Lubricants

Automotive Drivetrain Lubricants with Fuel-Saving Performance

Automotive Drivetrain Lubricants with Fuel-Saving Performance

When it comes to technology for improving automobile fuel efficiency, much of the focus is on engine performance and on making vehicles more lightweight and aerodynamic. What's often overlooked is that improving the efficiency of the drivetrain can also produce significant gains in fuel economy. With the introduction of new designs and new technologies, transmissions have been getting more efficient by the year. However, these new transmissions require special lubricants to match in order to perform to their full potential. This has created a growing need for fuel-efficient drivetrain lubricants.
A transmission is made up of many rotating parts, and simply filling it with a lighter oil (reducing viscous drag) will make the transmission more efficient and thus improve the fuel efficiency of the vehicle. Viscous drag can be reduced by using a lower viscosity lubricant. The problem, however, is that the viscosity may become too low at high temperatures, which can be damaging to the transmission. That's why low-viscosity lubricants designed to improve fuel efficiency are being formulated with new technologies.

Automatic transmissions (AT), continuously variable transmissions (CVT), and transmission fluids

An AT consists of several units, including a torque converter, a multiplate wet clutch (for gear changes), a planetary gear unit, and a control unit (hydraulic controller) (Fig. 1). The torque converter transmits torque from the engine to the transmission and provides torque multiplication. The multiplate wet clutch, which is engaged and disengaged by hydraulic control, is used to hold different members of the planetary gearset motionless as needed to provide the various gear ratios. The automatic transmission fluid (ATF) not only performs a lubricating and cooling function inside the AT, it also acts as a hydraulic fluid for operating the wet clutch and must maintain adequate friction so that the clutch does not slip.

Schematic of an AT and role of the ATF

The units that make up a CVT include a torque converter, a metal belt and two pulleys (primary and secondary), and a control unit (hydraulic controller). Torque from the engine goes through the torque converter to the primary pulley, and is then transmitted to the secondary pulley via the metal belt. The gear ratio in a CVT can be varied continuously, using hydraulic pressure to change the width of the gap between the pulley halves. The CVT fluid not only performs a lubricating and cooling function inside the CVT, but also acts as a hydraulic fluid for operating the pulleys and must maintain adequate friction so that the metal belt and the clutch in the torque converter do not slip.

Schematic of a CVT and role of the CVTF

Fuel-Saving WBASE and Friction Control Technology

WBASE

To create a lubricant with low viscosity that still performs reliably, we need to focus on improving the viscosity index (VI), which is an indicator of how much viscosity will be affected by temperature. The higher the viscosity index, the smaller the changes in viscosity will be relative to changes in temperature. By raising the viscosity index, we can avoid having the oil be too thick in the operating temperature range, while still ensuring it has sufficient viscosity in the high temperature range. This is aimed at reducing churning loss in the transmission.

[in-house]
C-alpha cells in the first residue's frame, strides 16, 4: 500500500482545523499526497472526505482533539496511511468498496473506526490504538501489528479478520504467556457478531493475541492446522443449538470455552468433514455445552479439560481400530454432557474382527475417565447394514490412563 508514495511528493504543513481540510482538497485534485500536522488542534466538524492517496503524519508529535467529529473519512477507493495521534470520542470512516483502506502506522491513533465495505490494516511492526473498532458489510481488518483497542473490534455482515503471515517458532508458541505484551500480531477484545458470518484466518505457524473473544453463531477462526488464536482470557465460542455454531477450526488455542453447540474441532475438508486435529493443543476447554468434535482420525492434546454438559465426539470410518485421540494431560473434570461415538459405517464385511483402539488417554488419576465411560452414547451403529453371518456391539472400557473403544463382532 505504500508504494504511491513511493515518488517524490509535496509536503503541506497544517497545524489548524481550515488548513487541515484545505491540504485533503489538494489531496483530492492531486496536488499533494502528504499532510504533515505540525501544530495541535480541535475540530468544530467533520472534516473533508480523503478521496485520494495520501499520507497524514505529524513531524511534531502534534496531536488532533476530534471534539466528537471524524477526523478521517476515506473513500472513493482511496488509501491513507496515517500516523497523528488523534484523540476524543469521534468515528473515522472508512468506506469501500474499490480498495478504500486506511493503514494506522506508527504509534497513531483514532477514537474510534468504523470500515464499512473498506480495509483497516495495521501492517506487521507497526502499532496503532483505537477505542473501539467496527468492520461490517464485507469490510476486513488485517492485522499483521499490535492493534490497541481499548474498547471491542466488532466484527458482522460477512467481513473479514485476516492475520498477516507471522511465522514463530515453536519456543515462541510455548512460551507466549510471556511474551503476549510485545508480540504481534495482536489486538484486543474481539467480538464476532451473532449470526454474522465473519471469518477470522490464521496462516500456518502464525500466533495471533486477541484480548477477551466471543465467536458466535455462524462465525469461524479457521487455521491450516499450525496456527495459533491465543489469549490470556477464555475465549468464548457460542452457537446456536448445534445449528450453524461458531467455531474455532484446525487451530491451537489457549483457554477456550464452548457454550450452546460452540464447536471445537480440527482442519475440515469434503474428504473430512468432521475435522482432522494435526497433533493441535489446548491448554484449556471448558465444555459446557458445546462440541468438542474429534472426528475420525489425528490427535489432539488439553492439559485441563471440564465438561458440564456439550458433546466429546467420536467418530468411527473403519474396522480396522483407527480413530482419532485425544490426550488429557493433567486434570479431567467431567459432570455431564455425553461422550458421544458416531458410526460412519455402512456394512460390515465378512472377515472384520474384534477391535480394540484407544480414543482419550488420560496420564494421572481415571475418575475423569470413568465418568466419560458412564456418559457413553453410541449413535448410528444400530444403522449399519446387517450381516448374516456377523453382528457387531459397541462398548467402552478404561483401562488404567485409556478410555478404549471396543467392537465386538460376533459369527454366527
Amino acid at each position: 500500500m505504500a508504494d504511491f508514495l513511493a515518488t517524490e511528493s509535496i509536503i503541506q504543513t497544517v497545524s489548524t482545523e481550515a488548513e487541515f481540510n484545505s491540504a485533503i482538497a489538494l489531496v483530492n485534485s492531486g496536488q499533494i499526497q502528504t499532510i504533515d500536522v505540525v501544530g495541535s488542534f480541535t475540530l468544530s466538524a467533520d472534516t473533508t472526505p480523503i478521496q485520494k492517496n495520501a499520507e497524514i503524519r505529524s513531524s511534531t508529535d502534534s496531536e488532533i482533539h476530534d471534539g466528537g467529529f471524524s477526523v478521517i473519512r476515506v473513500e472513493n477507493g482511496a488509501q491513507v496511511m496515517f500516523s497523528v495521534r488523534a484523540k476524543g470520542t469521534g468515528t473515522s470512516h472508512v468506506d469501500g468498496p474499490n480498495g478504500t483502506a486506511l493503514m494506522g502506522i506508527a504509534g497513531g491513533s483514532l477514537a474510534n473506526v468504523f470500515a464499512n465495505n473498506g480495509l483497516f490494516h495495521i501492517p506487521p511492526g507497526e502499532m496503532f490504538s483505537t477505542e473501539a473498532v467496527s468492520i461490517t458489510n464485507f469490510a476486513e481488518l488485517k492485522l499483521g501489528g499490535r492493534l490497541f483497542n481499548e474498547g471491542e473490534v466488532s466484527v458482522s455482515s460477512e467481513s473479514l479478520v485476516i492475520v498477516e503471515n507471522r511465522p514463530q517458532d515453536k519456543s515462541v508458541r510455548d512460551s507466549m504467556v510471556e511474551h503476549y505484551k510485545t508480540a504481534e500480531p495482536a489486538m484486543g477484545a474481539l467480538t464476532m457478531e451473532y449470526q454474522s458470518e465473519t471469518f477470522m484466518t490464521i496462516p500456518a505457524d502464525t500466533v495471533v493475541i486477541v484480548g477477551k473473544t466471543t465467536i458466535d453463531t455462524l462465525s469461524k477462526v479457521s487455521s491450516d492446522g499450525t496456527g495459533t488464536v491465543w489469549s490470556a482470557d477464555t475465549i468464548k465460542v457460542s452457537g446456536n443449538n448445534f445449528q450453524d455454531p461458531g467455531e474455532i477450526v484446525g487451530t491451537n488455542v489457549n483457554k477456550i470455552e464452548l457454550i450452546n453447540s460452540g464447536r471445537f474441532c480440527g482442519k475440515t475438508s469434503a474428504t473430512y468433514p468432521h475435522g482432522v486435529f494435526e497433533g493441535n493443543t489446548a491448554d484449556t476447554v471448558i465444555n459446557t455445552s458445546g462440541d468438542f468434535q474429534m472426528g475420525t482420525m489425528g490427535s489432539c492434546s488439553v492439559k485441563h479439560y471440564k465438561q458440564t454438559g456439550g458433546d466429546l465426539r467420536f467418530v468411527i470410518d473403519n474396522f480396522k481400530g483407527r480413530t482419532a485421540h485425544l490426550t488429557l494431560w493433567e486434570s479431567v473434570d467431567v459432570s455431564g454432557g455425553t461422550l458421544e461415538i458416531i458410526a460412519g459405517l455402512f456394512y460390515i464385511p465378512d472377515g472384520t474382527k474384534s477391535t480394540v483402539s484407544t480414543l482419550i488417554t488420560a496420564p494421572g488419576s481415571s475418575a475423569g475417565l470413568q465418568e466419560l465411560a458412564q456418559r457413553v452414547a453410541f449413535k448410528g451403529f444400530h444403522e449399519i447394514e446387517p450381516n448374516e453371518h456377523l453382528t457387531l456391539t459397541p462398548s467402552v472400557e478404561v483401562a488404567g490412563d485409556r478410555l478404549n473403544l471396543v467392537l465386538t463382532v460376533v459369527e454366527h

JXTG developed WBASE, a synthetic base oil with a low pressure-viscosity coefficient and a viscosity index higher than anything else on the market today. WBASE allows us to formulate oils with both lower viscosities and higher viscosity indices.

1.15% higher viscosity index than conventional synthetic base oils

With WBASE, the lubricant will not get too thin at high temperatures (e.g. during high speed driving), nor too thick at low temperatures (e.g. during cold starts). This greatly reduces churning drag and energy losses in the transmission and improves power transmission performance.

2.Around 10% lower pressure-viscosity coefficient than regular base oils

A lower pressure-viscosity coefficient means that viscosity is less affected by changes in pressure. This means the viscosity of the lubricant will increase less under the high pressures inside the transmission, thus significantly reducing energy losses (viscous drag) and improving power transmission performance.

Friction Control Technology

Friction Control (FC) is an additive technology developed by JXTG to control friction for better power transmission performance.
Lubricants are designed to form an oil film on metal parts to prevent metal-to-metal contact and reduce friction to promote smooth operation. With engine oils, lowering the viscosity reduces fiction to improve fuel efficiency. ATFs and CVTFs, on the other hand, must have characteristics that are in opposition. In other words, we want to reduce friction to reduce energy loss and improve fuel efficiency, but if the friction is not high enough for the clutch or the metal belt and pulleys, the power from the engine will not be transmitted efficiently to the wheels. By ensuring high friction where it's needed and reducing friction where it's not, FC technology provides an optimal balance of friction characteristics to improve performance in automatic transmissions.

Esso and Mobil are trademarks of Exxon Mobil Corporation, used under license.